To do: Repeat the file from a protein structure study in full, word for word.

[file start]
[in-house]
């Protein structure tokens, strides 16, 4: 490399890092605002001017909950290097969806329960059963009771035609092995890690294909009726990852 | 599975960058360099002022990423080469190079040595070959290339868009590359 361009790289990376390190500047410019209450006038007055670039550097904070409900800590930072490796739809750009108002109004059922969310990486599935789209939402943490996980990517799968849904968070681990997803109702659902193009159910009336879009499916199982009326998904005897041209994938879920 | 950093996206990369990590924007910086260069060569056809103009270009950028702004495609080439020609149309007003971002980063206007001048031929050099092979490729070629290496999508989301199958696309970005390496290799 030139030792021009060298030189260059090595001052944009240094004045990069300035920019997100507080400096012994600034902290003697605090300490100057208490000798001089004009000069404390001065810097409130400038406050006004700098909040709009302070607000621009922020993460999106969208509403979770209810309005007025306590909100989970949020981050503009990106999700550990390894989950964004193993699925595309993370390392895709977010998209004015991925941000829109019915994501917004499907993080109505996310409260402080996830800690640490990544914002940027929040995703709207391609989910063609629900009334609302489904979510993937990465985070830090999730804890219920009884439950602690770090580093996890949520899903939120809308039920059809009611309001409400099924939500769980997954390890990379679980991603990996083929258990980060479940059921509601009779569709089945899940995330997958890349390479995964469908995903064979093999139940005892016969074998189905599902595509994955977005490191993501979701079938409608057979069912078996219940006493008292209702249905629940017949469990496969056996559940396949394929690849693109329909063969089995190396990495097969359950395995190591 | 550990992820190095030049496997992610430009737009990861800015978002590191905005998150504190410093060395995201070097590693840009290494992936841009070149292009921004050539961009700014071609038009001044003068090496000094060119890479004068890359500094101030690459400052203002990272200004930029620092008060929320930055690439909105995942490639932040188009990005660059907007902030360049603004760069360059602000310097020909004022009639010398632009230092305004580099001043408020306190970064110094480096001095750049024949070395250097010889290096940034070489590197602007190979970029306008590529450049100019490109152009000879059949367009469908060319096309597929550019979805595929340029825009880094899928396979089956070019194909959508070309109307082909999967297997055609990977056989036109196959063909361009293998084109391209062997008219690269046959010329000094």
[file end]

[in-house]
């Protein structure tokens, strides 16, 4: 490399890092605002001017909950290097969806329960059963009771035609092995890690294909009726990852 | 599975960058360099002022990423080469190079040595070959290339868009590359 361009790289990376390190500047410019209450006038007055670039550097904070409900800590930072490796739809750009108002109004059922969310990486599935789209939402943490996980990517799968849904968070681990997803109702659902193009159910009336879009499916199982009326998904005897041209994938879920 | 950093996206990369990590924007910086260069060569056809103009270009950028702004495609080439020609149309007003971002980063206007001048031929050099092979490729070629290496999508989301199958696309970005390496290799 030139030792021009060298030189260059090595001052944009240094004045990069300035920019997100507080400096012994600034902290003697605090300490100057208490000798001089004009000069404390001065810097409130400038406050006004700098909040709009302070607000621009922020993460999106969208509403979770209810309005007025306590909100989970949020981050503009990106999700550990390894989950964004193993699925595309993370390392895709977010998209004015991925941000829109019915994501917004499907993080109505996310409260402080996830800690640490990544914002940027929040995703709207391609989910063609629900009334609302489904979510993937990465985070830090999730804890219920009884439950602690770090580093996890949520899903939120809308039920059809009611309001409400099924939500769980997954390890990379679980991603990996083929258990980060479940059921509601009779569709089945899940995330997958890349390479995964469908995903064979093999139940005892016969074998189905599902595509994955977005490191993501979701079938409608057979069912078996219940006493008292209702249905629940017949469990496969056996559940396949394929690849693109329909063969089995190396990495097969359950395995190591 | 550990992820190095030049496997992610430009737009990861800015978002590191905005998150504190410093060395995201070097590693840009290494992936841009070149292009921004050539961009700014071609038009001044003068090496000094060119890479004068890359500094101030690459400052203002990272200004930029620092008060929320930055690439909105995942490639932040188009990005660059907007902030360049603004760069360059602000310097020909004022009639010398632009230092305004580099001043408020306190970064110094480096001095750049024949070395250097010889290096940034070489590197602007190979970029306008590529450049100019490109152009000879059949367009469908060319096309597929550019979805595929340029825009880094899928396979089956070019194909959508070309109307082909999967297997055609990977056989036109196959063909361009293998084109391209062997008219690269046959010329000094």